We’ve been living and working full time in Italy for many years now and as such I feel we have built up a strong understanding of both the country and it’s people.
We have many clients that contact us with a view of making a permanent move here like Lesley and I have done, and understandably have many questions to ask. How easy is it to speak the language? Is it easy to find work? Is the environment good for children? Do you miss England? What are the most important factors to consider when you make the move here?
My personal opinion is that you must have a true desire to make it work and be realistic in your planning before you come over.
My Mother is Italian and although I’ve lived most of my life in England, I certainly had an advantage with the language. I feel that speaking Italian is the key to settling down here and enjoying life. Here in Piemonte there are several institutions that over free Italian lessons to foreigners and although it’s taught in a group environment I think it’s well worth doing.
Learning the language is fun, Italians are pleased to hear you make an effort and don’t make fun if you make a mistake. It’s my opinion that learning a language is like playing a musical instrument, the more you play it the better you become. A little of study and mixing with the locals is the key thing, you’ll be surprised how quickly your ears tune in to the language.
To really understand how Italy really works you need to speak the language and have a few Italian friends. You’ll find out how and where things are really done and how surprisingly efficient it is once you get to know the system. I‘m still amazed at how fantastic the Health Care system is here. My Father became very ill several years ago and the treatment he had here was truly commendable, far better than my experiences in the UK.
I think to be honest, finding work here is not easy even if you speak Italian and the salaries generally speaking are low. However, tourism is increasing all the time, particularly in this region, and good money can be made from holiday rentals etc. There’s always room more English teachers as well. Maybe running your own business could be the way to go, but please contact an Italian accountant before you start. Italian law is complicated and it’s best to be advised by an expert.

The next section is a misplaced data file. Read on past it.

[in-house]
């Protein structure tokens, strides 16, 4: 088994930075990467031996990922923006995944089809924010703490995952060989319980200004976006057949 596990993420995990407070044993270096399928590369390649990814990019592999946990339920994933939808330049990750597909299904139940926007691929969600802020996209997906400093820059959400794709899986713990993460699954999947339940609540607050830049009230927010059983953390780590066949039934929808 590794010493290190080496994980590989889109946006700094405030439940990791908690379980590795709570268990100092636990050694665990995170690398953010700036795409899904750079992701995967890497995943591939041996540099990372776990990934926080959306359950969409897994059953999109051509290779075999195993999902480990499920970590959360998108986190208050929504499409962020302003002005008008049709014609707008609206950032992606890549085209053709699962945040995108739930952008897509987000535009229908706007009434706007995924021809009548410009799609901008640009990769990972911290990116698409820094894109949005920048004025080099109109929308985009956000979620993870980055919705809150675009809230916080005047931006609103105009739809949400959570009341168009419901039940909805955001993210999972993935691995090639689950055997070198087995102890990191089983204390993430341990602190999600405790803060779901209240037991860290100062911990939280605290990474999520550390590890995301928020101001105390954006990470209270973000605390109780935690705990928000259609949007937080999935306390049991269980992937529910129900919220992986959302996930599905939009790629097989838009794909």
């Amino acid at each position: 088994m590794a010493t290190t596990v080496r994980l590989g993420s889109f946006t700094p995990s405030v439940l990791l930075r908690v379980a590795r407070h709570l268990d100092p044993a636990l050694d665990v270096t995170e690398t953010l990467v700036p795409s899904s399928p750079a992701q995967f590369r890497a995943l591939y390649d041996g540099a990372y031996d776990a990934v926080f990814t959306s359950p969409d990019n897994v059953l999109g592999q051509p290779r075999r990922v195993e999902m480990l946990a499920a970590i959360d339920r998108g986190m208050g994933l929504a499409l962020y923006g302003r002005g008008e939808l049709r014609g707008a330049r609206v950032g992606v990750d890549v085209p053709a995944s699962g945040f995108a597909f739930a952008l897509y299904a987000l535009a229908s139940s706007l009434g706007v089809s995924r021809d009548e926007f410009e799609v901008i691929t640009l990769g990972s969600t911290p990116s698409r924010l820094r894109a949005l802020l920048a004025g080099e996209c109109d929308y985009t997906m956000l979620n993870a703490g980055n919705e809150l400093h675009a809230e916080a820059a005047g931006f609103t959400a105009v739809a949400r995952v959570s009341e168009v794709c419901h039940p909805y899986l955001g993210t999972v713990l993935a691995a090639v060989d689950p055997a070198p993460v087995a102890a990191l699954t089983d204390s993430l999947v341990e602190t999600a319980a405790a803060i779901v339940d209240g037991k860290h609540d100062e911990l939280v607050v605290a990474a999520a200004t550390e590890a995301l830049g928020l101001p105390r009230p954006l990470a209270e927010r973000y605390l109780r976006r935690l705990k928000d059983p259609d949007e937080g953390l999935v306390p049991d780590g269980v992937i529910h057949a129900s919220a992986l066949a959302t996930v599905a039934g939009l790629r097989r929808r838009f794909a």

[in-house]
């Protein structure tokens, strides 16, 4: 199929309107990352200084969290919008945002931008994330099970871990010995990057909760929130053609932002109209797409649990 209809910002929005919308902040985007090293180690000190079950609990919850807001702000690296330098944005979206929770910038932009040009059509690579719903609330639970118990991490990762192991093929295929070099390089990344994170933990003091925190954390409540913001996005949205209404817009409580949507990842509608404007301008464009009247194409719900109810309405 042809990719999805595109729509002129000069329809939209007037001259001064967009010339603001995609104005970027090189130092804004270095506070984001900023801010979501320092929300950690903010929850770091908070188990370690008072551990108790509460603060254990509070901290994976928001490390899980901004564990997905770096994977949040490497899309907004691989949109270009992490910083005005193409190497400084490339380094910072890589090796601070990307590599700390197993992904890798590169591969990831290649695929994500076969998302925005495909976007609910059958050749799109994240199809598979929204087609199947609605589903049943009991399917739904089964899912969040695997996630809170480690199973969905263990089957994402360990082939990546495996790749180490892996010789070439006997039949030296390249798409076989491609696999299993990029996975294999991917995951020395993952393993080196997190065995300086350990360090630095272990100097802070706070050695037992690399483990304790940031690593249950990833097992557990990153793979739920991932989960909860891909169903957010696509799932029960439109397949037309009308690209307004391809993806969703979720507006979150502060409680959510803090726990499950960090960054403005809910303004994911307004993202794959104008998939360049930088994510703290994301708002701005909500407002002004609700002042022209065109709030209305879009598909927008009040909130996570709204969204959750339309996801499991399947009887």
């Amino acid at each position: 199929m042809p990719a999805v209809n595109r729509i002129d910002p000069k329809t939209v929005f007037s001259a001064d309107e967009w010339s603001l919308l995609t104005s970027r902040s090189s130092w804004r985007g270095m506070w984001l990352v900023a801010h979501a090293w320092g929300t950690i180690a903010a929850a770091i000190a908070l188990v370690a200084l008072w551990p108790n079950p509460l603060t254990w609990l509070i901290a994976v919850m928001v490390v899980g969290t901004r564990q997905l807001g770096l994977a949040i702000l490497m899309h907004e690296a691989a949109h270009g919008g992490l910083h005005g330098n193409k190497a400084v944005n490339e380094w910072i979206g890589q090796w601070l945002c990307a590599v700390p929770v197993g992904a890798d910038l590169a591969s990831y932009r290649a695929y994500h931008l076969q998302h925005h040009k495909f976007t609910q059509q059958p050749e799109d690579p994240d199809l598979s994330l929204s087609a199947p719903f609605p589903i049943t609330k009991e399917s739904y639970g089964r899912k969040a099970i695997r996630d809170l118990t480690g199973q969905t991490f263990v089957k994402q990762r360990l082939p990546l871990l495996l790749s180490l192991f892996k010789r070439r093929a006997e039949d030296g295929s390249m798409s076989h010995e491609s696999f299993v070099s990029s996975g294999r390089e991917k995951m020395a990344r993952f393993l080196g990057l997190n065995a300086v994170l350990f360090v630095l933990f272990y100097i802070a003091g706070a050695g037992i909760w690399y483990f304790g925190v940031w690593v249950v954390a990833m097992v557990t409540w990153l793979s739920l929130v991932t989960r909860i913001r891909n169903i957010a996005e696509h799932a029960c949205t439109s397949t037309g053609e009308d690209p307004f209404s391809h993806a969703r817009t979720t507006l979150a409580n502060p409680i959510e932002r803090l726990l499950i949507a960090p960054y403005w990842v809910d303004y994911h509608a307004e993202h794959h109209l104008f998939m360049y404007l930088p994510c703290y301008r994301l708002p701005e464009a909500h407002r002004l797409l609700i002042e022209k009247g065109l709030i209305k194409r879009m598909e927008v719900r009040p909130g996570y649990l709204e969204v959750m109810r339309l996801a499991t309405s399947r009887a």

Many people ask me if I miss England. Well yes I do actually. I visit the UK a few times a year to catch up with family and friends and always have a great time. In fact since I’ve moved to Italy I have started to appreciate just what a beautiful country England really is.
I have to say though that I’m always very happy to return here to Italy where I truly believe my life belongs. Italy has been very good to us.
We now have a three year old son who is settling here very well. He is speaking both English and Italian. He goes to a nursery (which is very well priced) a few days a week where he mixes with Italian kids and speaks Italian all day. When he’s at home we speak English with him and slowly but surely he’s becoming bilingual, he just seems to soak up both languages like a sponge. I find it very interesting that even if my Mother is in the same room as us, he will speak Italian with her and English to us.
I just love the way Italians respond to children. You can take them out to restaurants and shops etc and people are only too pleased to see them. Every time we go to our local shop, the owners make such a fuss of him, it’s the same in our local bars as well. People make children feel so wanted even if they’re being a bit of a hand full.
Italy’s economic and political situation has always been a bit fragile but for me the benefits of living here outweigh any negatives and most importantly I feel that Italy has a lot to offer my son. The education system here is great, the sport facilities are wonderful and being bilingual he will have many job opportunities.
So there you have it, just a few of my thoughts, I hope you find them useful